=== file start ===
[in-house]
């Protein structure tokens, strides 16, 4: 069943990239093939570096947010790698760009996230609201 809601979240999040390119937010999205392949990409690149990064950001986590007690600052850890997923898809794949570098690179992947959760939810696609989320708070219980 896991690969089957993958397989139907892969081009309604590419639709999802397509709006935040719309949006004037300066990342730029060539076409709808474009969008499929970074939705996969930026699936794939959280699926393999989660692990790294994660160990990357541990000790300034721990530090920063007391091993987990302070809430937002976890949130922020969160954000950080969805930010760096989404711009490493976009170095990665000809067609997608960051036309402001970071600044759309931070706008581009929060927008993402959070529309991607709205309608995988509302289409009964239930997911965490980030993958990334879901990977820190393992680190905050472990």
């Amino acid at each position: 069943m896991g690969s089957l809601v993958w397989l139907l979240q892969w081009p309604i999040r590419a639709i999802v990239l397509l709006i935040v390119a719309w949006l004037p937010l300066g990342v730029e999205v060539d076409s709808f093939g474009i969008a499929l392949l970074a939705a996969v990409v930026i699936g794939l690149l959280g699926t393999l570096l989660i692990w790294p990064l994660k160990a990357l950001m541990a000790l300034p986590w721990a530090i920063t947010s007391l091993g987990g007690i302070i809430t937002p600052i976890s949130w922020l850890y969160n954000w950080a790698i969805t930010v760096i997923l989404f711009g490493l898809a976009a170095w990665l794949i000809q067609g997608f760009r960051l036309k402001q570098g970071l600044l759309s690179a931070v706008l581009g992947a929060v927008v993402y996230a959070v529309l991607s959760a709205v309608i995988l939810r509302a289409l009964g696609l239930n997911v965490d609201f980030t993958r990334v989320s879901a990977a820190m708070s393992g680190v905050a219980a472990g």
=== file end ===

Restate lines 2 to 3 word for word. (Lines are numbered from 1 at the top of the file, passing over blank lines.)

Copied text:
């Protein structure tokens, strides 16, 4: 069943990239093939570096947010790698760009996230609201 809601979240999040390119937010999205392949990409690149990064950001986590007690600052850890997923898809794949570098690179992947959760939810696609989320708070219980 896991690969089957993958397989139907892969081009309604590419639709999802397509709006935040719309949006004037300066990342730029060539076409709808474009969008499929970074939705996969930026699936794939959280699926393999989660692990790294994660160990990357541990000790300034721990530090920063007391091993987990302070809430937002976890949130922020969160954000950080969805930010760096989404711009490493976009170095990665000809067609997608960051036309402001970071600044759309931070706008581009929060927008993402959070529309991607709205309608995988509302289409009964239930997911965490980030993958990334879901990977820190393992680190905050472990």
């Amino acid at each position: 069943m896991g690969s089957l809601v993958w397989l139907l979240q892969w081009p309604i999040r590419a639709i999802v990239l397509l709006i935040v390119a719309w949006l004037p937010l300066g990342v730029e999205v060539d076409s709808f093939g474009i969008a499929l392949l970074a939705a996969v990409v930026i699936g794939l690149l959280g699926t393999l570096l989660i692990w790294p990064l994660k160990a990357l950001m541990a000790l300034p986590w721990a530090i920063t947010s007391l091993g987990g007690i302070i809430t937002p600052i976890s949130w922020l850890y969160n954000w950080a790698i969805t930010v760096i997923l989404f711009g490493l898809a976009a170095w990665l794949i000809q067609g997608f760009r960051l036309k402001q570098g970071l600044l759309s690179a931070v706008l581009g992947a929060v927008v993402y996230a959070v529309l991607s959760a709205v309608i995988l939810r509302a289409l009964g696609l239930n997911v965490d609201f980030t993958r990334v989320s879901a990977a820190m708070s393992g680190v905050a219980a472990g």